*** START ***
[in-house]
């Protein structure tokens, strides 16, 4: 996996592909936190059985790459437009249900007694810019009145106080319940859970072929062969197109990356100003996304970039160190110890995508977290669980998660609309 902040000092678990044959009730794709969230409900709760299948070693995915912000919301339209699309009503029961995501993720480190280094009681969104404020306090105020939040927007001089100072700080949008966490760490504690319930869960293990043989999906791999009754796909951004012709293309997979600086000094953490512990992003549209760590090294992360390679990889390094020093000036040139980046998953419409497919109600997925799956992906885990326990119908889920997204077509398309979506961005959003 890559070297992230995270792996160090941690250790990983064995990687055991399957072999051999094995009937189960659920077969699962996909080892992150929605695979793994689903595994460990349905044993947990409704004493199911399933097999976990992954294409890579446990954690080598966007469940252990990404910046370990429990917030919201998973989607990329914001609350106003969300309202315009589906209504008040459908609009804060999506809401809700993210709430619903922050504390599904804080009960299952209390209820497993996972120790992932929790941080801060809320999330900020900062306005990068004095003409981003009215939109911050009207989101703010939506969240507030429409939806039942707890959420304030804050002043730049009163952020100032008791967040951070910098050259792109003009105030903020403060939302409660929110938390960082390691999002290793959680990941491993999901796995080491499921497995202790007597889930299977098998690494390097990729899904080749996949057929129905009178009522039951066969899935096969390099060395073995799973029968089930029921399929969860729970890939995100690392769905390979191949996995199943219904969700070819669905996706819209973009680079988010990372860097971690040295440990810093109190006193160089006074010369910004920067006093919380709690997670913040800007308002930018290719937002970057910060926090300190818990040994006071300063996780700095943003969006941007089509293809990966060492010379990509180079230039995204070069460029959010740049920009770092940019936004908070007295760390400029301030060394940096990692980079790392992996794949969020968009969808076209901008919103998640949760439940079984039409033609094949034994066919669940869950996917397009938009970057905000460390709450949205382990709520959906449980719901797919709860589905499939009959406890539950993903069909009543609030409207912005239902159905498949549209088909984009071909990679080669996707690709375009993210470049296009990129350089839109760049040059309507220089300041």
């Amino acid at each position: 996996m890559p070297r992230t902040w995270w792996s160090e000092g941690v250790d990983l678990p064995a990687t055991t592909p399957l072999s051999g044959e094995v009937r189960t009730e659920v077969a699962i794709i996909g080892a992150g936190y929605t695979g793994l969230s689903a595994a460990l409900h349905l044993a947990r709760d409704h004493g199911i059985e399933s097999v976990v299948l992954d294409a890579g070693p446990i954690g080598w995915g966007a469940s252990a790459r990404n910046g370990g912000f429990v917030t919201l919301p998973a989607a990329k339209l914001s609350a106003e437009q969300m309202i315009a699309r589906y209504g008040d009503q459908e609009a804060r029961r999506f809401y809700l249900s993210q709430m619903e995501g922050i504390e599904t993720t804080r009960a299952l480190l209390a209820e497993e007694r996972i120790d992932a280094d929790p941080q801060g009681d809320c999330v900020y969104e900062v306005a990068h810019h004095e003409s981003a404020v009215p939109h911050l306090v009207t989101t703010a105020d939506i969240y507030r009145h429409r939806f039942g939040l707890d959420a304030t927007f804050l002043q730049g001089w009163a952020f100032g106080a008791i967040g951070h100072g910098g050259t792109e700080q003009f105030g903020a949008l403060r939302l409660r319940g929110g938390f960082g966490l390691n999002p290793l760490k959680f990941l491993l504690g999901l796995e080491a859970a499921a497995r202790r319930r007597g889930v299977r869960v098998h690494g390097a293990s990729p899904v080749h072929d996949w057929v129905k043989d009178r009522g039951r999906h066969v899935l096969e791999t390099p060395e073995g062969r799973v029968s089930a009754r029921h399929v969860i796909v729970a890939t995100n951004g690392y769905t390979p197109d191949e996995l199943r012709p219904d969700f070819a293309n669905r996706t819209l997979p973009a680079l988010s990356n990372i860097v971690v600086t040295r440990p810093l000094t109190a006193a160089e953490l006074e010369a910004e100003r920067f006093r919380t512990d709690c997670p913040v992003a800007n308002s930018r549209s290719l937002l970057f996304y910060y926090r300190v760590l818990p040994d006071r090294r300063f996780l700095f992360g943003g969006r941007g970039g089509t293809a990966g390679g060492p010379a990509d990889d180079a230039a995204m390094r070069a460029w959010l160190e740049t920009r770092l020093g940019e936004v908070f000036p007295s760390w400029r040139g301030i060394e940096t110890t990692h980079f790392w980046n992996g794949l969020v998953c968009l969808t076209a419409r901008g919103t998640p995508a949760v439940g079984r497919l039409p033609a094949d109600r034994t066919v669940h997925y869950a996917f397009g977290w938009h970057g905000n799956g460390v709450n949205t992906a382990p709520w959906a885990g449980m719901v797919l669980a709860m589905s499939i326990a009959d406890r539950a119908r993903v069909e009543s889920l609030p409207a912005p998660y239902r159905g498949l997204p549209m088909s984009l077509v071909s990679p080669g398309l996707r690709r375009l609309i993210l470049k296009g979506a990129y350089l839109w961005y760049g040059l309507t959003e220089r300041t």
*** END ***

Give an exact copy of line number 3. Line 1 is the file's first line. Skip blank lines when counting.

């Amino acid at each position: 996996m890559p070297r992230t902040w995270w792996s160090e000092g941690v250790d990983l678990p064995a990687t055991t592909p399957l072999s051999g044959e094995v009937r189960t009730e659920v077969a699962i794709i996909g080892a992150g936190y929605t695979g793994l969230s689903a595994a460990l409900h349905l044993a947990r709760d409704h004493g199911i059985e399933s097999v976990v299948l992954d294409a890579g070693p446990i954690g080598w995915g966007a469940s252990a790459r990404n910046g370990g912000f429990v917030t919201l919301p998973a989607a990329k339209l914001s609350a106003e437009q969300m309202i315009a699309r589906y209504g008040d009503q459908e609009a804060r029961r999506f809401y809700l249900s993210q709430m619903e995501g922050i504390e599904t993720t804080r009960a299952l480190l209390a209820e497993e007694r996972i120790d992932a280094d929790p941080q801060g009681d809320c999330v900020y969104e900062v306005a990068h810019h004095e003409s981003a404020v009215p939109h911050l306090v009207t989101t703010a105020d939506i969240y507030r009145h429409r939806f039942g939040l707890d959420a304030t927007f804050l002043q730049g001089w009163a952020f100032g106080a008791i967040g951070h100072g910098g050259t792109e700080q003009f105030g903020a949008l403060r939302l409660r319940g929110g938390f960082g966490l390691n999002p290793l760490k959680f990941l491993l504690g999901l796995e080491a859970a499921a497995r202790r319930r007597g889930v299977r869960v098998h690494g390097a293990s990729p899904v080749h072929d996949w057929v129905k043989d009178r009522g039951r999906h066969v899935l096969e791999t390099p060395e073995g062969r799973v029968s089930a009754r029921h399929v969860i796909v729970a890939t995100n951004g690392y769905t390979p197109d191949e996995l199943r012709p219904d969700f070819a293309n669905r996706t819209l997979p973009a680079l988010s990356n990372i860097v971690v600086t040295r440990p810093l000094t109190a006193a160089e953490l006074e010369a910004e100003r920067f006093r919380t512990d709690c997670p913040v992003a800007n308002s930018r549209s290719l937002l970057f996304y910060y926090r300190v760590l818990p040994d006071r090294r300063f996780l700095f992360g943003g969006r941007g970039g089509t293809a990966g390679g060492p010379a990509d990889d180079a230039a995204m390094r070069a460029w959010l160190e740049t920009r770092l020093g940019e936004v908070f000036p007295s760390w400029r040139g301030i060394e940096t110890t990692h980079f790392w980046n992996g794949l969020v998953c968009l969808t076209a419409r901008g919103t998640p995508a949760v439940g079984r497919l039409p033609a094949d109600r034994t066919v669940h997925y869950a996917f397009g977290w938009h970057g905000n799956g460390v709450n949205t992906a382990p709520w959906a885990g449980m719901v797919l669980a709860m589905s499939i326990a009959d406890r539950a119908r993903v069909e009543s889920l609030p409207a912005p998660y239902r159905g498949l997204p549209m088909s984009l077509v071909s990679p080669g398309l996707r690709r375009l609309i993210l470049k296009g979506a990129y350089l839109w961005y760049g040059l309507t959003e220089r300041t």